Brenda Maas, director of marketing for Visit Southeast Montana, said “the Yellowstone River is one of the most prominent” tourist destinations in the area. The key issue, Maas said, is river access. Citing a 2016 Montana brand analysis survey, she said people enjoy visiting small towns.
“They want to kayak and canoe,” Maas said. “They want to camp. They want to learn more about indigenous communities.”
The COVID-19 pandemic reportedly has prompted many unfortunate furloughed and laid-off Montanas to seek refuge in the outdoors.
“Our state parks are very full during the Covid crisis,” Maas said.
Kali Godfrey of Sidney picked up the theme of healthy communities during the media teleconference. A Sidney City Council member and Lower Yellowstone River Coalition volunteer, Godfrey identified “higher quality of life” as a key motivation.
“I work for a community-building project called Communities In Action in Richland County,” Godfrey said, noting studies show “emotional wellness” is improved by exposure to nature.
Godfrey, who works closely with the Richland County Health Department, noted outdoor activities like hiking, kayaking and camping help reduce blood pressure. She said access to outdoor parks and places like the Lower Yellowstone River play a vital role in helping people get in shape, stay fit and remain healthy.
The river helps improve overall health and reduce obesity, Godfrey pointed out, noting outdoor activities also help curb diabetes, as well as heart and kidney diseases.
Ruth Baue, a Treasure County commissioner, said a recent influx of animal and human populations fleeing western Montana makes the LYR attractive. It’s imperative for the coalition to plan ahead.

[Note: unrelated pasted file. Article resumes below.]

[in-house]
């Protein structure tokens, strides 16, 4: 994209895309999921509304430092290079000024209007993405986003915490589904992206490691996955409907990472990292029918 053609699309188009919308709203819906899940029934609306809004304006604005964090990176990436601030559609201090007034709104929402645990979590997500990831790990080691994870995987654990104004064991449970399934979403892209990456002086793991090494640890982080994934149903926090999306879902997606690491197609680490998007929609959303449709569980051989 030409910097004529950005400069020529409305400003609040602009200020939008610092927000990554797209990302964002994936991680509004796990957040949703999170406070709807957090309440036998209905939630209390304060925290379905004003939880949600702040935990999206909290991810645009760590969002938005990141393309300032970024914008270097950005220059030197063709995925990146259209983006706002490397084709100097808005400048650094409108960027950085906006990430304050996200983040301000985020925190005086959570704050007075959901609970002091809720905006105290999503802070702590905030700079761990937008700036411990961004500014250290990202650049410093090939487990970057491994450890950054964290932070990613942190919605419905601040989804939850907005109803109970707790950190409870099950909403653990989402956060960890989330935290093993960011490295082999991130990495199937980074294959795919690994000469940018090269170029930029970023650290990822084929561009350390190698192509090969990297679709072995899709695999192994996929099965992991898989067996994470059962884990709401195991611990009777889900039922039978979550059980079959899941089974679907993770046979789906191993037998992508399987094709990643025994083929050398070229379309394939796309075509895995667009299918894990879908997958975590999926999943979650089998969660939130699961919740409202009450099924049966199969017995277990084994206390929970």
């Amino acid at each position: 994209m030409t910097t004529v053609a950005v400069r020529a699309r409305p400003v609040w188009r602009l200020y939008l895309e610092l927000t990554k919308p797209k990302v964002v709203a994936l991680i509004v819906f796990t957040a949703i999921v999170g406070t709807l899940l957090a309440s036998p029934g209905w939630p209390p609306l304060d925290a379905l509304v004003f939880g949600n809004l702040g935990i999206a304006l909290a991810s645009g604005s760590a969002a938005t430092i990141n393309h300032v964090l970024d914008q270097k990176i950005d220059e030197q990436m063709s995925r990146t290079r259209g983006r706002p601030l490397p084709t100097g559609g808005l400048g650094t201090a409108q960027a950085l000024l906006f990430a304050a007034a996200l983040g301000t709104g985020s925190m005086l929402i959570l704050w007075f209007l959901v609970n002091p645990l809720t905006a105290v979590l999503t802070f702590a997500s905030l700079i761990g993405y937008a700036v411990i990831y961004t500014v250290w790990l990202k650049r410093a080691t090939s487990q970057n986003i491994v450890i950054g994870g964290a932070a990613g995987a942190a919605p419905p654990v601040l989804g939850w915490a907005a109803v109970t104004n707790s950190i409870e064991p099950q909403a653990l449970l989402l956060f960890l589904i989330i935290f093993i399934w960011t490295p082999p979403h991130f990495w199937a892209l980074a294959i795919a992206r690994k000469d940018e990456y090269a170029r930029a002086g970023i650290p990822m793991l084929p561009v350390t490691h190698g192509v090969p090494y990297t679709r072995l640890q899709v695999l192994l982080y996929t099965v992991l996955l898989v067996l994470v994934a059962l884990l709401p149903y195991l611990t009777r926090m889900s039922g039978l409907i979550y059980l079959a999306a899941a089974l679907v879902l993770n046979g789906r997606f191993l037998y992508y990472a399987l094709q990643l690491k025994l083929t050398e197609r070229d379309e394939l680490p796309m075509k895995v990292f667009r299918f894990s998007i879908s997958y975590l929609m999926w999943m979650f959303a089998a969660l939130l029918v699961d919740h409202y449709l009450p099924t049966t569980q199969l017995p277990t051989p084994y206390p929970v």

“I [come from] a fourth-generation farm family, located right on the Yellowstone River,” Baue said.
Farming is huge in Treasure County, Baue said, prefacing that smart irrigation is vital to deer and elk hunting in the county.
“All of this is due to the increased population of the western part of the state, which is forcing wildlife our way,” she explained.
“People are gonna see how good life can be when you live away from the city,” Baue said, pointing to a positive aspect of the COVID-19 pandemic.
Returning to access and the informative map provided by the coalition, Whitlatch said 45 miles is too long of a stretch for kayakers, canoers and even boaters to go without portage.
“It’s not necessarily legal access,” she said. “It’s literally expanding those appropriate spaces where people can” rest and camp, and dock their watercraft.
Whitlatch said the Montana Fish, Wildlife & Parks Department reported a 100% increase in visits to state parks since the coronavirus struck the state.
“It’s definitely connected,” Whitlatch said of the COVID-19 pandemic and people’s renewed interest in the outdoors. “It’s the right time to have this discussion. There has been such a push in eastern Montana.... All of the citizens are saying the same thing: ‘We want more access.’
“Travelers spend a great deal of money,” Whitlatch added.
Clearly, one of the coalition’s goals in expanding access points along the LYR is to give visitors more opportunities to spend money in places like Sidney, Savage and Fairview.